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01-11-2012 | General practice | Article

HPV test best for CIN surveillance


Free abstract

medwireNews: Testing women for the human papillomavirus (HPV) after treatment for cervical intraepithelial neoplasia (CIN)3 is the best strategy for preventing recurrent disease, UK researchers say.

Analysis of data from the English NHS Cervical Cancer Screening programme indicates that the standard guideline of returning women to the screening programme after clear cytology results 6, 12, and 24 months after CIN treatment would result in 29 residual cases of recurrent CIN3+ per 1000 women over 10 years.

But combining an HPV "test for cure" with a single clear smear test 6 months after treatment could prevent 8.4 more cases of recurrence per 1000 women treated, as well as reducing the treatment costs of £ 358,222 per 1000 women treated by an estimated £ 9388.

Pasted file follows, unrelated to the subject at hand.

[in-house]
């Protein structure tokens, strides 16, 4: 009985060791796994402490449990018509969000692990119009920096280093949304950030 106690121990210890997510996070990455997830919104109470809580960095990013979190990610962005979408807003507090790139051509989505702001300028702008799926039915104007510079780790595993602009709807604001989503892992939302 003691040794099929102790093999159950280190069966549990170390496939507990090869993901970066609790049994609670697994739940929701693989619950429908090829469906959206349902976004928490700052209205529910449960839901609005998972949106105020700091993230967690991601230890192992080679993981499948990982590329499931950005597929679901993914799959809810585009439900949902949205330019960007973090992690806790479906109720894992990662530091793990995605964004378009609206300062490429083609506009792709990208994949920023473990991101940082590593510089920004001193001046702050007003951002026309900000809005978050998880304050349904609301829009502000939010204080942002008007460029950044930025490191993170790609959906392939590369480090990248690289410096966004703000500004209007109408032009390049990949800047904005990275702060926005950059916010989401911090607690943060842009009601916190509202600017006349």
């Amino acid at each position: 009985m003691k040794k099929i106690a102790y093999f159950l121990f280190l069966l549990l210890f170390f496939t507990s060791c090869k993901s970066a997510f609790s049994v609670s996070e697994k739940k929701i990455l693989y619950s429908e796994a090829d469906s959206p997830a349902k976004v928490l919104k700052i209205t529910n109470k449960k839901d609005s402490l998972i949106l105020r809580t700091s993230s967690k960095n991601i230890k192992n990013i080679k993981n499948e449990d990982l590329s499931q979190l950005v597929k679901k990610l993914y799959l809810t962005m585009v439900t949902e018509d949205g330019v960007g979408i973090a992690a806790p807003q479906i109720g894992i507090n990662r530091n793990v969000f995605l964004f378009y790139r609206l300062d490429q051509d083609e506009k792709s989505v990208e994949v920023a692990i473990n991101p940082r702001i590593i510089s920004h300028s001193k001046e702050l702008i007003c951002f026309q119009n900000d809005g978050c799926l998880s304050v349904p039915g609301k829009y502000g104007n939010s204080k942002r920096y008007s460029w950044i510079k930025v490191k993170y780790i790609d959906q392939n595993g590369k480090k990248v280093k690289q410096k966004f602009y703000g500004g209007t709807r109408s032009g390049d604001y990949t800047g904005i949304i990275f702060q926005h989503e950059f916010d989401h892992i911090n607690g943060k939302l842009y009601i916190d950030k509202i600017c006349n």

"The results of this evaluation support the full scale implementation of [HPV] test of cure after treatment of CIN within the NHS Cervical Screening Programme," write Rosa Legood (London School of Hygiene and Tropical Medicine, UK) and co-authors in the BMJ.

A second study in the same issue demonstrates the importance of following up women with CIN, finding that Dutch women treated for the disease were 4.2 times more likely to develop cervical cancer than those with a clear smear test, regardless of age or CIN grade.

In an editorial accompanying the two research papers, Maaike Bleeker (VU Medical Center, Amsterdam, the Netherlands) and co-authors say that enough evidence exists for guidelines on CIN surveillance to be modified.

"Short-term monitoring post-treatment of women with combined HPV testing and cytology at 6 months and 24 months seems to be sufficient to detect post-treatment cervical disease. After this time, adequate follow-up would be provided by a return to the national screening programme," they write.

medwireNews ( is an independent clinical news service provided by Springer Healthcare Limited. © Springer Healthcare Ltd; 2012

By Lynda Williams, Senior medwireNews Reporter